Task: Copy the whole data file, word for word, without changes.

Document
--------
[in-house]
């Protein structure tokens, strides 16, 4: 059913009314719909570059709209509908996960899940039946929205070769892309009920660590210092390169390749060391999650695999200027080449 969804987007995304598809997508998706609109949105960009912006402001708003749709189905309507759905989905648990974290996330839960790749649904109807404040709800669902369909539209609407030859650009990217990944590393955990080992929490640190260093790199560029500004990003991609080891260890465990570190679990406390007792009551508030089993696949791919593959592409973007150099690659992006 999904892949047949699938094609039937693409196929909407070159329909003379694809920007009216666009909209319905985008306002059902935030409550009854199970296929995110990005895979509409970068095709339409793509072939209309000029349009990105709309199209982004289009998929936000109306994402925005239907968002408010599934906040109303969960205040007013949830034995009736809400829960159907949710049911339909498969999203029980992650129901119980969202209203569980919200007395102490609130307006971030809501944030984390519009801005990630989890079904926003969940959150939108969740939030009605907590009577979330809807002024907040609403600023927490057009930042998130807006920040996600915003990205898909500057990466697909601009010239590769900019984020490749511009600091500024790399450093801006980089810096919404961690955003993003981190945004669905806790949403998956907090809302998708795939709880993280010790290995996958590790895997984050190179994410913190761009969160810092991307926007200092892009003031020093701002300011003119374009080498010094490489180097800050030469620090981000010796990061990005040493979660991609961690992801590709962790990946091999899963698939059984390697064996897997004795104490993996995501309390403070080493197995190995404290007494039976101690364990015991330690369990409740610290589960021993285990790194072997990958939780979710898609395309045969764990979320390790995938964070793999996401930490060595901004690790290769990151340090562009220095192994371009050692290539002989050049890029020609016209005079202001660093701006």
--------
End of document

[in-house]
């Protein structure tokens, strides 16, 4: 059913009314719909570059709209509908996960899940039946929205070769892309009920660590210092390169390749060391999650695999200027080449 969804987007995304598809997508998706609109949105960009912006402001708003749709189905309507759905989905648990974290996330839960790749649904109807404040709800669902369909539209609407030859650009990217990944590393955990080992929490640190260093790199560029500004990003991609080891260890465990570190679990406390007792009551508030089993696949791919593959592409973007150099690659992006 999904892949047949699938094609039937693409196929909407070159329909003379694809920007009216666009909209319905985008306002059902935030409550009854199970296929995110990005895979509409970068095709339409793509072939209309000029349009990105709309199209982004289009998929936000109306994402925005239907968002408010599934906040109303969960205040007013949830034995009736809400829960159907949710049911339909498969999203029980992650129901119980969202209203569980919200007395102490609130307006971030809501944030984390519009801005990630989890079904926003969940959150939108969740939030009605907590009577979330809807002024907040609403600023927490057009930042998130807006920040996600915003990205898909500057990466697909601009010239590769900019984020490749511009600091500024790399450093801006980089810096919404961690955003993003981190945004669905806790949403998956907090809302998708795939709880993280010790290995996958590790895997984050190179994410913190761009969160810092991307926007200092892009003031020093701002300011003119374009080498010094490489180097800050030469620090981000010796990061990005040493979660991609961690992801590709962790990946091999899963698939059984390697064996897997004795104490993996995501309390403070080493197995190995404290007494039976101690364990015991330690369990409740610290589960021993285990790194072997990958939780979710898609395309045969764990979320390790995938964070793999996401930490060595901004690790290769990151340090562009220095192994371009050692290539002989050049890029020609016209005079202001660093701006």